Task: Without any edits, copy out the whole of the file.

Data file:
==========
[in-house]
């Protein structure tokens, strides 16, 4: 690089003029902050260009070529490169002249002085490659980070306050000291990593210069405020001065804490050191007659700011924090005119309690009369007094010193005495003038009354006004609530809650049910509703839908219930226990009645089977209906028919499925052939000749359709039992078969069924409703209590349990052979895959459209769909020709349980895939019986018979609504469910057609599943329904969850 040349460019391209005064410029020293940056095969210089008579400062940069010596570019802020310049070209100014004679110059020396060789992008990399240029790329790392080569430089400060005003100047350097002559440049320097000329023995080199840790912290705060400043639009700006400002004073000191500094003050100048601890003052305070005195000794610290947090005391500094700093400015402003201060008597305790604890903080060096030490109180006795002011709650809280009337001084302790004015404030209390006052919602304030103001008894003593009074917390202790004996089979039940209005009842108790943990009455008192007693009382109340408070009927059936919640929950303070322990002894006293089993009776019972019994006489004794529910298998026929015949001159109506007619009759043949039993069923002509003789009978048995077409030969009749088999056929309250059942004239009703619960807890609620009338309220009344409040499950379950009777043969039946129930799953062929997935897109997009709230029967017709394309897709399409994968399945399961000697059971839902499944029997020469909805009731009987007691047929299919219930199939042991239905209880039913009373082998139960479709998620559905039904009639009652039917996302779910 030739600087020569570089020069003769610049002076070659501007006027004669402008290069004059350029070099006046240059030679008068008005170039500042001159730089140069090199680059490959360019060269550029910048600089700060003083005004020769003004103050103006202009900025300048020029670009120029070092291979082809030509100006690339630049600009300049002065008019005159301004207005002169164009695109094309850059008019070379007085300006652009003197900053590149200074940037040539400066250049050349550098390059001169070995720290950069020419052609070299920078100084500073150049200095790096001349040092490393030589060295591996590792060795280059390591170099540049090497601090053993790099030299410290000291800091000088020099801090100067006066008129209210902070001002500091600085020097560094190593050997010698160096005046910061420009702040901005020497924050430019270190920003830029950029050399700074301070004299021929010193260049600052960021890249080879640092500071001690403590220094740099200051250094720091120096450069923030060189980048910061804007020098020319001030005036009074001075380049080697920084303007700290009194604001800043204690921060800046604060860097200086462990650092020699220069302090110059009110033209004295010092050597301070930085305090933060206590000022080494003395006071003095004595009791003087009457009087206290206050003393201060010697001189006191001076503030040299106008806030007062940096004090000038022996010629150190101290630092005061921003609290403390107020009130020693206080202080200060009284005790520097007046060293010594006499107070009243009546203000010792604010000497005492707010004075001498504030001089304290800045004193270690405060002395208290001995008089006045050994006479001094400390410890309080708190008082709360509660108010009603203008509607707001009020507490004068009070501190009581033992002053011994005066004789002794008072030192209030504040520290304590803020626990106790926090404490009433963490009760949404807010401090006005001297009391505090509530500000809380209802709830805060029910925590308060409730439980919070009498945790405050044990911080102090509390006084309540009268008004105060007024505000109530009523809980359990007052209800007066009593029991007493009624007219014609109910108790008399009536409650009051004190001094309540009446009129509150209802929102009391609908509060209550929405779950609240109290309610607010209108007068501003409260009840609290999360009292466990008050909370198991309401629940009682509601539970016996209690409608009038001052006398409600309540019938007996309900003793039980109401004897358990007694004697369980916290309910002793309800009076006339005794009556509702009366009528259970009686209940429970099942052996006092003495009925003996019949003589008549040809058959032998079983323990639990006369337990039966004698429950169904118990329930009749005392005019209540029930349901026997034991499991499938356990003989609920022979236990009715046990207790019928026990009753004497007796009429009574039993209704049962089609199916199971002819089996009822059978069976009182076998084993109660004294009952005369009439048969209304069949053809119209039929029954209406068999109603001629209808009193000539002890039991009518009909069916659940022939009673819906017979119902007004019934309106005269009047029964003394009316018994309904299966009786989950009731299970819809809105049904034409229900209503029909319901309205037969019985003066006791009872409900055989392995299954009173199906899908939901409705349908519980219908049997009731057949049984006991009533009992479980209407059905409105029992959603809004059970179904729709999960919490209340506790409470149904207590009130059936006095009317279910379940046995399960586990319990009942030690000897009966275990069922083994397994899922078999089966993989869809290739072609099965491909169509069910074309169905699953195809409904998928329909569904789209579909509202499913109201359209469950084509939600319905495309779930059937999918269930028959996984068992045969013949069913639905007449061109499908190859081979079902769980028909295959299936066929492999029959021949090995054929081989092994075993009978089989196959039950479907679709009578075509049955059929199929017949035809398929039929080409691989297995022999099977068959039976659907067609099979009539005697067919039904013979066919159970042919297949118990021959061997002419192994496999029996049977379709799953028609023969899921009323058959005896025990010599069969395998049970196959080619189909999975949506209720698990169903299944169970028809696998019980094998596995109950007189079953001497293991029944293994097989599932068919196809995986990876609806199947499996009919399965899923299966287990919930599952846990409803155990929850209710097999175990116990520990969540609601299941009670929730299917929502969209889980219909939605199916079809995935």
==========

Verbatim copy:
[in-house]
């Protein structure tokens, strides 16, 4: 690089003029902050260009070529490169002249002085490659980070306050000291990593210069405020001065804490050191007659700011924090005119309690009369007094010193005495003038009354006004609530809650049910509703839908219930226990009645089977209906028919499925052939000749359709039992078969069924409703209590349990052979895959459209769909020709349980895939019986018979609504469910057609599943329904969850 040349460019391209005064410029020293940056095969210089008579400062940069010596570019802020310049070209100014004679110059020396060789992008990399240029790329790392080569430089400060005003100047350097002559440049320097000329023995080199840790912290705060400043639009700006400002004073000191500094003050100048601890003052305070005195000794610290947090005391500094700093400015402003201060008597305790604890903080060096030490109180006795002011709650809280009337001084302790004015404030209390006052919602304030103001008894003593009074917390202790004996089979039940209005009842108790943990009455008192007693009382109340408070009927059936919640929950303070322990002894006293089993009776019972019994006489004794529910298998026929015949001159109506007619009759043949039993069923002509003789009978048995077409030969009749088999056929309250059942004239009703619960807890609620009338309220009344409040499950379950009777043969039946129930799953062929997935897109997009709230029967017709394309897709399409994968399945399961000697059971839902499944029997020469909805009731009987007691047929299919219930199939042991239905209880039913009373082998139960479709998620559905039904009639009652039917996302779910 030739600087020569570089020069003769610049002076070659501007006027004669402008290069004059350029070099006046240059030679008068008005170039500042001159730089140069090199680059490959360019060269550029910048600089700060003083005004020769003004103050103006202009900025300048020029670009120029070092291979082809030509100006690339630049600009300049002065008019005159301004207005002169164009695109094309850059008019070379007085300006652009003197900053590149200074940037040539400066250049050349550098390059001169070995720290950069020419052609070299920078100084500073150049200095790096001349040092490393030589060295591996590792060795280059390591170099540049090497601090053993790099030299410290000291800091000088020099801090100067006066008129209210902070001002500091600085020097560094190593050997010698160096005046910061420009702040901005020497924050430019270190920003830029950029050399700074301070004299021929010193260049600052960021890249080879640092500071001690403590220094740099200051250094720091120096450069923030060189980048910061804007020098020319001030005036009074001075380049080697920084303007700290009194604001800043204690921060800046604060860097200086462990650092020699220069302090110059009110033209004295010092050597301070930085305090933060206590000022080494003395006071003095004595009791003087009457009087206290206050003393201060010697001189006191001076503030040299106008806030007062940096004090000038022996010629150190101290630092005061921003609290403390107020009130020693206080202080200060009284005790520097007046060293010594006499107070009243009546203000010792604010000497005492707010004075001498504030001089304290800045004193270690405060002395208290001995008089006045050994006479001094400390410890309080708190008082709360509660108010009603203008509607707001009020507490004068009070501190009581033992002053011994005066004789002794008072030192209030504040520290304590803020626990106790926090404490009433963490009760949404807010401090006005001297009391505090509530500000809380209802709830805060029910925590308060409730439980919070009498945790405050044990911080102090509390006084309540009268008004105060007024505000109530009523809980359990007052209800007066009593029991007493009624007219014609109910108790008399009536409650009051004190001094309540009446009129509150209802929102009391609908509060209550929405779950609240109290309610607010209108007068501003409260009840609290999360009292466990008050909370198991309401629940009682509601539970016996209690409608009038001052006398409600309540019938007996309900003793039980109401004897358990007694004697369980916290309910002793309800009076006339005794009556509702009366009528259970009686209940429970099942052996006092003495009925003996019949003589008549040809058959032998079983323990639990006369337990039966004698429950169904118990329930009749005392005019209540029930349901026997034991499991499938356990003989609920022979236990009715046990207790019928026990009753004497007796009429009574039993209704049962089609199916199971002819089996009822059978069976009182076998084993109660004294009952005369009439048969209304069949053809119209039929029954209406068999109603001629209808009193000539002890039991009518009909069916659940022939009673819906017979119902007004019934309106005269009047029964003394009316018994309904299966009786989950009731299970819809809105049904034409229900209503029909319901309205037969019985003066006791009872409900055989392995299954009173199906899908939901409705349908519980219908049997009731057949049984006991009533009992479980209407059905409105029992959603809004059970179904729709999960919490209340506790409470149904207590009130059936006095009317279910379940046995399960586990319990009942030690000897009966275990069922083994397994899922078999089966993989869809290739072609099965491909169509069910074309169905699953195809409904998928329909569904789209579909509202499913109201359209469950084509939600319905495309779930059937999918269930028959996984068992045969013949069913639905007449061109499908190859081979079902769980028909295959299936066929492999029959021949090995054929081989092994075993009978089989196959039950479907679709009578075509049955059929199929017949035809398929039929080409691989297995022999099977068959039976659907067609099979009539005697067919039904013979066919159970042919297949118990021959061997002419192994496999029996049977379709799953028609023969899921009323058959005896025990010599069969395998049970196959080619189909999975949506209720698990169903299944169970028809696998019980094998596995109950007189079953001497293991029944293994097989599932068919196809995986990876609806199947499996009919399965899923299966287990919930599952846990409803155990929850209710097999175990116990520990969540609601299941009670929730299917929502969209889980219909939605199916079809995935």